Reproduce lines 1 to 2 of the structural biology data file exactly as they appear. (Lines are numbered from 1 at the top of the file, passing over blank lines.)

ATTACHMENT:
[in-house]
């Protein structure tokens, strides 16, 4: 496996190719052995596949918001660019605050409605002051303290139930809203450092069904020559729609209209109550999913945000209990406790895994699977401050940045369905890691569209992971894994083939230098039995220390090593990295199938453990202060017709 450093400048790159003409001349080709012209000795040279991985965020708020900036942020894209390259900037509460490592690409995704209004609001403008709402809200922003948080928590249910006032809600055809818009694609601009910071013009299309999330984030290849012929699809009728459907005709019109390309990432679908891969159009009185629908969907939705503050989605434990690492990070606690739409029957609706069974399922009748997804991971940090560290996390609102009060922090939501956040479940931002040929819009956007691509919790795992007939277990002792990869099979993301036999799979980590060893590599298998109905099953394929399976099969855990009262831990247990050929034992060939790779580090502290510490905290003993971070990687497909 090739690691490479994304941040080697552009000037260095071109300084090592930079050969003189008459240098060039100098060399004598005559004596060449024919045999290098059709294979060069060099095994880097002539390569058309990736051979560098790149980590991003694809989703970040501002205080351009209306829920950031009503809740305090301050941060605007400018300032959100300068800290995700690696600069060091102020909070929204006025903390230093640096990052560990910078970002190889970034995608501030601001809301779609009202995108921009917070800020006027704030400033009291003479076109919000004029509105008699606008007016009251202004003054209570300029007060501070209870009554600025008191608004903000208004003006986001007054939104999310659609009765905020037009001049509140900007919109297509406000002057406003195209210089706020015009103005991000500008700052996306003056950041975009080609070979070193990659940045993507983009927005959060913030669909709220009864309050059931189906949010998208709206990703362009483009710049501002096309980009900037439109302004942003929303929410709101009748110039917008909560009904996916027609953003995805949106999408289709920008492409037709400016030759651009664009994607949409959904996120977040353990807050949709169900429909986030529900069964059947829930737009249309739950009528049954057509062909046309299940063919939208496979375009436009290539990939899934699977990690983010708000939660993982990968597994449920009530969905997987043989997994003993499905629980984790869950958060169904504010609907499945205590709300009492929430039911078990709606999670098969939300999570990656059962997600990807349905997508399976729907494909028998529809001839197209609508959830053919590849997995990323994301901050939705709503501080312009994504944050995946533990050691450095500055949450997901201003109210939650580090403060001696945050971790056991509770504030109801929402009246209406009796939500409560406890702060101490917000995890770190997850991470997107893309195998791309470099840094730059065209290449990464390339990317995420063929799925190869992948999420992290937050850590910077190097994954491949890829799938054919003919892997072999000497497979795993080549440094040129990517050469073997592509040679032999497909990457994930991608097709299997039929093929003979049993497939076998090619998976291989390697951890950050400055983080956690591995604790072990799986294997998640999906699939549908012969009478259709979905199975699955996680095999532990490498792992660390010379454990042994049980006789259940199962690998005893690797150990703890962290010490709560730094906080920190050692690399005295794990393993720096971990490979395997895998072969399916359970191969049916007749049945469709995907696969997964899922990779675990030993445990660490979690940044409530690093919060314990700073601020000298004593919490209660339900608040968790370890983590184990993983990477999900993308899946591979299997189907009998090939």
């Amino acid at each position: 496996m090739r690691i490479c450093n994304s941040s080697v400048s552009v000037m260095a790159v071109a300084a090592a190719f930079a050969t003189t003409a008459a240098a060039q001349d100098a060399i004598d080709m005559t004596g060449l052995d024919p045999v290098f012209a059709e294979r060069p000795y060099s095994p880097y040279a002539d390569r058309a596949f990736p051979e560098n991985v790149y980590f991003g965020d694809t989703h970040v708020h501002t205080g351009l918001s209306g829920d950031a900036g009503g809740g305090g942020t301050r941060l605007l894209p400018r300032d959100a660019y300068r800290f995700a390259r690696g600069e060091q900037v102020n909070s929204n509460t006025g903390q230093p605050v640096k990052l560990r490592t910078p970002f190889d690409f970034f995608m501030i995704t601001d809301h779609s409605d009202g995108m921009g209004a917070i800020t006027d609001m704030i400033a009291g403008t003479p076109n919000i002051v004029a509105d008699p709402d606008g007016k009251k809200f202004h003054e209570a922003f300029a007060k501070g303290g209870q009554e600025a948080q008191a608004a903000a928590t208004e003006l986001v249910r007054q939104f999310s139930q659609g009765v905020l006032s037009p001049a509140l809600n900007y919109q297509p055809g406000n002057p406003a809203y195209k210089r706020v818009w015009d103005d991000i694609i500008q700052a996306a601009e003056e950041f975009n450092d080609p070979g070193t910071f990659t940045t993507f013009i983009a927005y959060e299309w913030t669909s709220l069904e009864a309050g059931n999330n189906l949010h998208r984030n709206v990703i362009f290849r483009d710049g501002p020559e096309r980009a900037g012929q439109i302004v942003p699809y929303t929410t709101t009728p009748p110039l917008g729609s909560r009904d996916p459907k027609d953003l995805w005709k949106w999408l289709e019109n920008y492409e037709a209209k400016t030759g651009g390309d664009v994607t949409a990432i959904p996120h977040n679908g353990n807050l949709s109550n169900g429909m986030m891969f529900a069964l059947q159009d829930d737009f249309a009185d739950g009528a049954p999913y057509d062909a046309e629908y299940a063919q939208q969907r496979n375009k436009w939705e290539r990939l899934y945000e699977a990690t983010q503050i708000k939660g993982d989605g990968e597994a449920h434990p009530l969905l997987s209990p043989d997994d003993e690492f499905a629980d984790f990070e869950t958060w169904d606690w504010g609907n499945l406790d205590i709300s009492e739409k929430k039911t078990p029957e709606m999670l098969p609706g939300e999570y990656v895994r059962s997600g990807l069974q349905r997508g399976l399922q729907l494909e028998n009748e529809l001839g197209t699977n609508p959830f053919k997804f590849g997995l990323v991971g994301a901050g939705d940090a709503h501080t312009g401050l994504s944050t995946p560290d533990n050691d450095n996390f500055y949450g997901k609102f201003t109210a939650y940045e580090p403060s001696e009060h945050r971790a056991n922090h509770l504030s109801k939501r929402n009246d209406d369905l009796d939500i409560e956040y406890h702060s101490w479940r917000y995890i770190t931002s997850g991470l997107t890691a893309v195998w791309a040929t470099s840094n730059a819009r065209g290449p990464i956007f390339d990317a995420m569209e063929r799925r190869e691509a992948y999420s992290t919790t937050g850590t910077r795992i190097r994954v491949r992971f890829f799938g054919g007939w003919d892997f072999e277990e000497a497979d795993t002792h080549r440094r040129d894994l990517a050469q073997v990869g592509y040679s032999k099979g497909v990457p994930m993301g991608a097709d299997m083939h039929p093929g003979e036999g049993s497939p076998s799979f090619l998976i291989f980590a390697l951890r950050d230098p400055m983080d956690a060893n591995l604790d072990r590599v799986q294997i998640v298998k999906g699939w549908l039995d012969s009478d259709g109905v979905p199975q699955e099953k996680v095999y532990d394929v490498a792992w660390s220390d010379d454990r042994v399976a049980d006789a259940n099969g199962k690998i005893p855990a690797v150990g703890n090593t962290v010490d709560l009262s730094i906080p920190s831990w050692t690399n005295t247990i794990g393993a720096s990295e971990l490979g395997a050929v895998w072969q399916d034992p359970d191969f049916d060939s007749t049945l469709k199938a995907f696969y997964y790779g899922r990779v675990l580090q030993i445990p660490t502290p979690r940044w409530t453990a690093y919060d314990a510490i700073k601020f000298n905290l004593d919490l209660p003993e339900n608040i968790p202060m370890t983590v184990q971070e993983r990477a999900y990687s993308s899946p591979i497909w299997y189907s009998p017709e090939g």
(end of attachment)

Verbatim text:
[in-house]
């Protein structure tokens, strides 16, 4: 496996190719052995596949918001660019605050409605002051303290139930809203450092069904020559729609209209109550999913945000209990406790895994699977401050940045369905890691569209992971894994083939230098039995220390090593990295199938453990202060017709 450093400048790159003409001349080709012209000795040279991985965020708020900036942020894209390259900037509460490592690409995704209004609001403008709402809200922003948080928590249910006032809600055809818009694609601009910071013009299309999330984030290849012929699809009728459907005709019109390309990432679908891969159009009185629908969907939705503050989605434990690492990070606690739409029957609706069974399922009748997804991971940090560290996390609102009060922090939501956040479940931002040929819009956007691509919790795992007939277990002792990869099979993301036999799979980590060893590599298998109905099953394929399976099969855990009262831990247990050929034992060939790779580090502290510490905290003993971070990687497909 090739690691490479994304941040080697552009000037260095071109300084090592930079050969003189008459240098060039100098060399004598005559004596060449024919045999290098059709294979060069060099095994880097002539390569058309990736051979560098790149980590991003694809989703970040501002205080351009209306829920950031009503809740305090301050941060605007400018300032959100300068800290995700690696600069060091102020909070929204006025903390230093640096990052560990910078970002190889970034995608501030601001809301779609009202995108921009917070800020006027704030400033009291003479076109919000004029509105008699606008007016009251202004003054209570300029007060501070209870009554600025008191608004903000208004003006986001007054939104999310659609009765905020037009001049509140900007919109297509406000002057406003195209210089706020015009103005991000500008700052996306003056950041975009080609070979070193990659940045993507983009927005959060913030669909709220009864309050059931189906949010998208709206990703362009483009710049501002096309980009900037439109302004942003929303929410709101009748110039917008909560009904996916027609953003995805949106999408289709920008492409037709400016030759651009664009994607949409959904996120977040353990807050949709169900429909986030529900069964059947829930737009249309739950009528049954057509062909046309299940063919939208496979375009436009290539990939899934699977990690983010708000939660993982990968597994449920009530969905997987043989997994003993499905629980984790869950958060169904504010609907499945205590709300009492929430039911078990709606999670098969939300999570990656059962997600990807349905997508399976729907494909028998529809001839197209609508959830053919590849997995990323994301901050939705709503501080312009994504944050995946533990050691450095500055949450997901201003109210939650580090403060001696945050971790056991509770504030109801929402009246209406009796939500409560406890702060101490917000995890770190997850991470997107893309195998791309470099840094730059065209290449990464390339990317995420063929799925190869992948999420992290937050850590910077190097994954491949890829799938054919003919892997072999000497497979795993080549440094040129990517050469073997592509040679032999497909990457994930991608097709299997039929093929003979049993497939076998090619998976291989390697951890950050400055983080956690591995604790072990799986294997998640999906699939549908012969009478259709979905199975699955996680095999532990490498792992660390010379454990042994049980006789259940199962690998005893690797150990703890962290010490709560730094906080920190050692690399005295794990393993720096971990490979395997895998072969399916359970191969049916007749049945469709995907696969997964899922990779675990030993445990660490979690940044409530690093919060314990700073601020000298004593919490209660339900608040968790370890983590184990993983990477999900993308899946591979299997189907009998090939």